Maybe in your case it didn't, okay. How about inserting a print os.path.exists(file) before printing the mtime? What does this print, False or True? And why do you open f when you're doing nothing with it besides closing it again? ;-) – Alfe Nov 16 '12 at 12:44
I would strongly suggest to use better names, btw. I propose file_names_sorted instead of file_sorted and file_name instead of file. Besides that file is already a builtin type you this way shadow (which can lead to hard bugs), it also is not the same as a file name. But that's just a hint; would have helped me understand your code faster. – Alfe Nov 16 '12 at 12:56
up vote 4 down vote accepted

That's a 220 character long filename, starting in a local directory. Assuming that the local directory has a path that is longer than 40 characters, you are hitting an old Windows limit of paths that are longer than 260 characters.

Not all ways of handling files in Windows has this limit, but it may be that this is the problem here. If there are filenames in your list that is even longer, then this is clearly not the problem, but that's what I would look into first.

See also:

share|improve this answer
After the strange-character-stuff that would have been my second guess ;-) But is there really a limit of 260 characters?? That's ridiculously short (and a very peculiar number). Unless you are on a CD or similar. – Alfe Nov 16 '12 at 13:04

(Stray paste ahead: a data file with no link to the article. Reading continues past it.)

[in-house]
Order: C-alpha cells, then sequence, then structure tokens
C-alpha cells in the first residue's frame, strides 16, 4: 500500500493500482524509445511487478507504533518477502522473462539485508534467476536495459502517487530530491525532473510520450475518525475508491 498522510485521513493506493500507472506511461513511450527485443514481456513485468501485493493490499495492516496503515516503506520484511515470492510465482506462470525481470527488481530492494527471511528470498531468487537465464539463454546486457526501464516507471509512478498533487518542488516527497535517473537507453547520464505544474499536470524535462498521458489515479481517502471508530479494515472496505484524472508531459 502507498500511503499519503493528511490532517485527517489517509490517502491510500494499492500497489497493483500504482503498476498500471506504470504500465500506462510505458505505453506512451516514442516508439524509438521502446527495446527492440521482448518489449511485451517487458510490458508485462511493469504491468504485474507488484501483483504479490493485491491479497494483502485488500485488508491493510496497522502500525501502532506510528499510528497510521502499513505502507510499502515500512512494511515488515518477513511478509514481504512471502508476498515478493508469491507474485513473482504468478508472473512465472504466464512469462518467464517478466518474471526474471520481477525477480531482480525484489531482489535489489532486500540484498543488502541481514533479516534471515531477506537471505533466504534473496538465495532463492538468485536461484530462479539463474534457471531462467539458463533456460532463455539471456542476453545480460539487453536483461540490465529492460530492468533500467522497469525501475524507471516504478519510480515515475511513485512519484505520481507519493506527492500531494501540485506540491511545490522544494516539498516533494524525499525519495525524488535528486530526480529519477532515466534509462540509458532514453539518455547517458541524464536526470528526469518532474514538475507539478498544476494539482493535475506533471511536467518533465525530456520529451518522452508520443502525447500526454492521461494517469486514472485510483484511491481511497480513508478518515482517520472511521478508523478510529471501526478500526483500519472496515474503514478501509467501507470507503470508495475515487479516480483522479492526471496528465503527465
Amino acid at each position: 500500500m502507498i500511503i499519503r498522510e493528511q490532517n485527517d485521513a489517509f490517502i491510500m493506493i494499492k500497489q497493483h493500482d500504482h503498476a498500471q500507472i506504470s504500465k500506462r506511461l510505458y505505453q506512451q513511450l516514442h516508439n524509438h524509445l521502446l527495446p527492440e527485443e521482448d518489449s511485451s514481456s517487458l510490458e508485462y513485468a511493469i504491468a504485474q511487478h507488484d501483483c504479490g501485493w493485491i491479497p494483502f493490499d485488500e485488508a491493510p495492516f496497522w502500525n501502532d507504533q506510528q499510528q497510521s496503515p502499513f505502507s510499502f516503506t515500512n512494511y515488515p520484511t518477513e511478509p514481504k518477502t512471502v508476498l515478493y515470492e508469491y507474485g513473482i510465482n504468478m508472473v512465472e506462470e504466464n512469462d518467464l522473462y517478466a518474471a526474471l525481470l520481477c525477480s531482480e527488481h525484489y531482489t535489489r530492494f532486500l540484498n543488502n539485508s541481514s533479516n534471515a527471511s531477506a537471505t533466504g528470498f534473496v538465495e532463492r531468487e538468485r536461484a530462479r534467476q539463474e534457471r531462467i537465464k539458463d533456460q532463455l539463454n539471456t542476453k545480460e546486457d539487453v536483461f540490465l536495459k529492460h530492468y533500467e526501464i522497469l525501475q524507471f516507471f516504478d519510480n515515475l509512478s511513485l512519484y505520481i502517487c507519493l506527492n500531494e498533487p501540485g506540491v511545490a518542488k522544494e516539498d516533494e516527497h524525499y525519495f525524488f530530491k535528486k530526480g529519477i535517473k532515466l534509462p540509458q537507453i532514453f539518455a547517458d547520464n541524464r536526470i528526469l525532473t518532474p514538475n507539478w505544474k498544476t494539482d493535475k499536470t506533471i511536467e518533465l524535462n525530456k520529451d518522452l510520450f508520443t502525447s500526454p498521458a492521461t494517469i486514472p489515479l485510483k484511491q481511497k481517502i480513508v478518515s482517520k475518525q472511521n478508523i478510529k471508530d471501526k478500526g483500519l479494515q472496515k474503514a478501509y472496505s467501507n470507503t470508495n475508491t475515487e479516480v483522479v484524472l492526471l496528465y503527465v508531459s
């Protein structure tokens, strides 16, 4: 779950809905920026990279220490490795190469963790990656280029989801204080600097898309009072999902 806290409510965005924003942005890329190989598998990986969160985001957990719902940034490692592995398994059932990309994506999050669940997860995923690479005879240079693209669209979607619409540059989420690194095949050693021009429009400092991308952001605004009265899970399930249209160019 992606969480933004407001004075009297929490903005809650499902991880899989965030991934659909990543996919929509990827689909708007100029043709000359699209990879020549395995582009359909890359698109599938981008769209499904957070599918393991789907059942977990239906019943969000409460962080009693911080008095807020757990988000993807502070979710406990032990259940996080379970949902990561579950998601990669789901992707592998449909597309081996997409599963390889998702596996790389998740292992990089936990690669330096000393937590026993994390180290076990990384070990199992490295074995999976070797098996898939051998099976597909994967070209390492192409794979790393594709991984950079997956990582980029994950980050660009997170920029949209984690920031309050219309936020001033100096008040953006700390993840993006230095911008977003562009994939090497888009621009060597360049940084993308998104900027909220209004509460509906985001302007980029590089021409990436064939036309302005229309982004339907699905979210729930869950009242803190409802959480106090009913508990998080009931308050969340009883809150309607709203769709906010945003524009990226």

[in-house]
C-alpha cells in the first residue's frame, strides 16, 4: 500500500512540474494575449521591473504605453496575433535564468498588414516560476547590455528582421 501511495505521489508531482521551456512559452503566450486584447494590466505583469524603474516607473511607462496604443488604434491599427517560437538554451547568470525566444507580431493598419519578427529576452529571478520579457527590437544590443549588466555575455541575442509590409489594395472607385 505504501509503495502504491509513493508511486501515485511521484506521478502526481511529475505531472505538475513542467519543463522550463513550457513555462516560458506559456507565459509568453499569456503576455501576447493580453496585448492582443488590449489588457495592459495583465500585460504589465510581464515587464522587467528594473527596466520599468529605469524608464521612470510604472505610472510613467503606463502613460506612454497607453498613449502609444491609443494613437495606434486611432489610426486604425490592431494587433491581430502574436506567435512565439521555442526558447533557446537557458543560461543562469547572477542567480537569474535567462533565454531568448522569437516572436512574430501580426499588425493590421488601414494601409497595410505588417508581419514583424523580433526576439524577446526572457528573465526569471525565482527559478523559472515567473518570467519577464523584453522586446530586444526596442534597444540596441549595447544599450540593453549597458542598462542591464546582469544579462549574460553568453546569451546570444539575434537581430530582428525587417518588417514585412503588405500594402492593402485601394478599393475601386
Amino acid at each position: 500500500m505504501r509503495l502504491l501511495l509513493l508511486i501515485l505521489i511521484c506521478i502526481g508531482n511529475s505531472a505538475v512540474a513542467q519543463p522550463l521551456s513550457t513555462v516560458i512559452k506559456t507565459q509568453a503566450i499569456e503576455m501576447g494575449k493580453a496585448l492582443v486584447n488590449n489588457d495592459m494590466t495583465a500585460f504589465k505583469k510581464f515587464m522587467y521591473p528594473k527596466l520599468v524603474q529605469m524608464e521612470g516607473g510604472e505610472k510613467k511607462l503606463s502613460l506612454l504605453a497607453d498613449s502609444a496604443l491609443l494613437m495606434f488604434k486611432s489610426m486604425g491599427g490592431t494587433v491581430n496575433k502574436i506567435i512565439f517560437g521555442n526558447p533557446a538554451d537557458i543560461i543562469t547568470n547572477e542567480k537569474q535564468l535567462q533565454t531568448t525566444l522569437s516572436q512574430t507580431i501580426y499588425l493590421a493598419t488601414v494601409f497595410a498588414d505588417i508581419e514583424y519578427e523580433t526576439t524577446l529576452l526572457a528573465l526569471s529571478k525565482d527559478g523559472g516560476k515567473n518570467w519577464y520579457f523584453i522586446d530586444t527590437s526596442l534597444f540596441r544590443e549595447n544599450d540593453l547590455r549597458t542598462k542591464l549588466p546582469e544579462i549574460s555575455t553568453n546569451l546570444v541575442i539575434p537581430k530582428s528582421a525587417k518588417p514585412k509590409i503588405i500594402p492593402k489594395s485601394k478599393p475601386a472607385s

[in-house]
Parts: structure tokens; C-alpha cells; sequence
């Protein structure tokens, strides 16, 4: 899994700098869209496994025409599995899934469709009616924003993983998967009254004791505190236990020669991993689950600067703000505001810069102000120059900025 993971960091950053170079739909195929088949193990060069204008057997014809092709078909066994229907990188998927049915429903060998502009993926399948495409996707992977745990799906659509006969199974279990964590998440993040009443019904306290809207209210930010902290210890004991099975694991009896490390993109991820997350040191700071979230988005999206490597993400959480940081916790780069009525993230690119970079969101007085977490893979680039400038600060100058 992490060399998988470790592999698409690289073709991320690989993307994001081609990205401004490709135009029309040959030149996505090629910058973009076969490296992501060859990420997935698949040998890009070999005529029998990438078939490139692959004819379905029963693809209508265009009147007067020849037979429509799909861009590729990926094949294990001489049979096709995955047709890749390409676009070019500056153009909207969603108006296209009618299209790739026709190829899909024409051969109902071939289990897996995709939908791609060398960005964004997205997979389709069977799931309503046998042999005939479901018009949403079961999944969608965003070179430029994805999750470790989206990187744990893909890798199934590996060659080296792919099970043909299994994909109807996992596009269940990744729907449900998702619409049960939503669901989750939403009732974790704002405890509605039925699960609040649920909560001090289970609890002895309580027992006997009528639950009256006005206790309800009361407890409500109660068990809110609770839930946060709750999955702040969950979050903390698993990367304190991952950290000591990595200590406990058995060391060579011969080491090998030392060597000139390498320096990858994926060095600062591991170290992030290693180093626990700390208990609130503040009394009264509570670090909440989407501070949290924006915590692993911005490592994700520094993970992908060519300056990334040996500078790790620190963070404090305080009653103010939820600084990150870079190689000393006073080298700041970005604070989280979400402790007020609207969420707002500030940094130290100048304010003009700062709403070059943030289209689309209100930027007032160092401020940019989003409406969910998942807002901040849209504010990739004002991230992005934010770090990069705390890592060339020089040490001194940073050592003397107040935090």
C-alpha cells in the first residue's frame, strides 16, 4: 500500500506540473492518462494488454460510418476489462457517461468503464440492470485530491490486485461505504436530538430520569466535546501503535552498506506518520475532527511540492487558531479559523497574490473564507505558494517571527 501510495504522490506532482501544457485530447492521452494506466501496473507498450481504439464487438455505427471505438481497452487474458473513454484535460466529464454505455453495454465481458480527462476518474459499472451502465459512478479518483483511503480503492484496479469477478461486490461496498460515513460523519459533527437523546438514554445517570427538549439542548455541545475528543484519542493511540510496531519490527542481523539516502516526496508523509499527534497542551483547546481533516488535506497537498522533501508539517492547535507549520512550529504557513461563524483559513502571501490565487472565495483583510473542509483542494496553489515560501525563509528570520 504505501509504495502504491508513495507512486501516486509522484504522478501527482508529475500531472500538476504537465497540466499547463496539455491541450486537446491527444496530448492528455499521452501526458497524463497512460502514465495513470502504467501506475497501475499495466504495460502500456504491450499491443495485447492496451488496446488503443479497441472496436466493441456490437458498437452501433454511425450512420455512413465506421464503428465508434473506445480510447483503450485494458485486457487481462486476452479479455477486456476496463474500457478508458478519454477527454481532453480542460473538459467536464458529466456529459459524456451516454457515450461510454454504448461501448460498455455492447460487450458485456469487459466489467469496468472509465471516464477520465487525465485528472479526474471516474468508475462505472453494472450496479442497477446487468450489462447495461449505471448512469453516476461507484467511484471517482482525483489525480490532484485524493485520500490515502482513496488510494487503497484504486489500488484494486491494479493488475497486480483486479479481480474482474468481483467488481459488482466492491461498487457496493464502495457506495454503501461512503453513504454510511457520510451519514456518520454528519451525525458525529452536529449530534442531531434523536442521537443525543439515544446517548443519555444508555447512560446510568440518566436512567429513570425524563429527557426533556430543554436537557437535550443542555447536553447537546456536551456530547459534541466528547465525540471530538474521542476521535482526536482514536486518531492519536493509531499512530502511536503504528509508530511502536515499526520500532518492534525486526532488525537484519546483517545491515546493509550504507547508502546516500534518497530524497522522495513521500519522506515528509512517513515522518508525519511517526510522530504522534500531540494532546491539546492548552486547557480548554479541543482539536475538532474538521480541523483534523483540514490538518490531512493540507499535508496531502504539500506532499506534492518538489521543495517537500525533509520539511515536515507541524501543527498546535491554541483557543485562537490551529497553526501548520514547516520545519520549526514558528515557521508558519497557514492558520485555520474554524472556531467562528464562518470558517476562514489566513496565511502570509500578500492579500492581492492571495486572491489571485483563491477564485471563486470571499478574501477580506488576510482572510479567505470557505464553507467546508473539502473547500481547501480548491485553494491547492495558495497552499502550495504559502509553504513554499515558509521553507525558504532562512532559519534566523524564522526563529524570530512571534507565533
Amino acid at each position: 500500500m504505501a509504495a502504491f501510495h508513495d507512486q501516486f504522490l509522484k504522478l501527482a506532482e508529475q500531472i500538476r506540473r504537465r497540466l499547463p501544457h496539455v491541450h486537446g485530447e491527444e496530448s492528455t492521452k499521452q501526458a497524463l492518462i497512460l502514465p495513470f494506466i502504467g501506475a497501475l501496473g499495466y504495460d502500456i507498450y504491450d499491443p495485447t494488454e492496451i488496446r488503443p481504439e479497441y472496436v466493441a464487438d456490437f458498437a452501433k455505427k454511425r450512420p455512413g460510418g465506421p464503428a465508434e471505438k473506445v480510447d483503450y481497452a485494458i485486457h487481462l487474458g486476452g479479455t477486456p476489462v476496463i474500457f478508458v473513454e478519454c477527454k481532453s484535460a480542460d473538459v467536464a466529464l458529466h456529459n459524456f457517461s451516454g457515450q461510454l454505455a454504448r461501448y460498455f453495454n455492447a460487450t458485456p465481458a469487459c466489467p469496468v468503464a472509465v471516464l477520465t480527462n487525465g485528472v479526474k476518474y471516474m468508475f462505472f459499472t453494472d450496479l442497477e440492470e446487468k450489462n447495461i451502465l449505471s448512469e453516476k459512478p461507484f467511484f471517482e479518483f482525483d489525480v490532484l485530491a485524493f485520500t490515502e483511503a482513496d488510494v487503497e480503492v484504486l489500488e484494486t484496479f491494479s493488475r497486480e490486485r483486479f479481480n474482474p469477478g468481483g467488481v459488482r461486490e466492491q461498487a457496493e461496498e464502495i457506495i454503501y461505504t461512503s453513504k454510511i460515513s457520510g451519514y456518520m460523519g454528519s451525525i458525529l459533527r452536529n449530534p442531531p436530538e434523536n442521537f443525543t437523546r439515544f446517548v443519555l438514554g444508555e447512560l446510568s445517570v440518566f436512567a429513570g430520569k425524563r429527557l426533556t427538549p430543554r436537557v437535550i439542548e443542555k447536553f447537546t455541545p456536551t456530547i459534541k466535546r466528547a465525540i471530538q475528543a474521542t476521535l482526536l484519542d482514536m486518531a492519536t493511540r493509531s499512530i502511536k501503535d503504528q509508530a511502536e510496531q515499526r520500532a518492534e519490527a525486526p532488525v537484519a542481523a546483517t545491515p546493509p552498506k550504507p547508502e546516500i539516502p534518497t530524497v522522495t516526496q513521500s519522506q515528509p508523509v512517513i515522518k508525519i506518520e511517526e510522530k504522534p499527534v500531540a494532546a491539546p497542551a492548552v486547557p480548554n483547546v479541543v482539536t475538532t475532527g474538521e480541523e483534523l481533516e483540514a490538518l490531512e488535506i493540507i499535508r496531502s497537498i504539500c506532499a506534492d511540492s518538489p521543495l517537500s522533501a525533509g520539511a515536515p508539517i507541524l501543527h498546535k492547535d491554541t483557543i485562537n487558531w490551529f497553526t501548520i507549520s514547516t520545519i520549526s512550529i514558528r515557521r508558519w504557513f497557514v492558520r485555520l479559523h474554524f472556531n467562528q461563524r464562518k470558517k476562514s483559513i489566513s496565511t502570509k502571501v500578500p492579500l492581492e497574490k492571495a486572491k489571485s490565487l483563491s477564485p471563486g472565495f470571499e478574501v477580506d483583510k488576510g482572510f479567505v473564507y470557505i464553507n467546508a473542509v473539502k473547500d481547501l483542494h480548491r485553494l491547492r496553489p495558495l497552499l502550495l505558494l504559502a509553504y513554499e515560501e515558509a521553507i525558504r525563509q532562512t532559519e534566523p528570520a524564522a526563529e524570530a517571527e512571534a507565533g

Yes, strange character was also my first guess, but I can't see any non-ascii characters in his example path. Yes, there is a limit of 260 characters. Yes, that's ridiculously short, but that's Windows! I added a link to a way that might be a workaround, I haven't tried it myself. – Lennart Regebro Nov 16 '12 at 13:08
I agree to both Alfre and Lennart Regebro. Give me a moment, let me start counting and also look for any special characters. Thanks – Romaan Nov 16 '12 at 13:15
Thanks @LennartRegebro . Wonderful answer. It is the length that is stopping me. I put the . folder in C:\ and it worked fine because the length was much smaller. I am curious to understand the workaround. I am reading the link. Can you also please elaborate in your words here. Thanks a million – Romaan Nov 16 '12 at 13:21
@Alfre I would like to thank you and also request you to post your ideas of strange characters being present. In fact there were strange characters, in other test cases , I solved them by encoding with utf-8 format. However, I request you to post this solution also as an answer. I would love you up vote it. Thanks... – Romaan Nov 16 '12 at 13:23

Strange characters in the file name maybe? Obviously os.walk returns something you cannot access later; that should not happen, but it does. Has to be something quirky, could have to do with Windows file systems, file name handling etc. Print the name when it does not exist, use repr(file_name), and see if you can find strange characters inside. More likely that something else is fiddling in, but that's currently my best guess.

share|improve this answer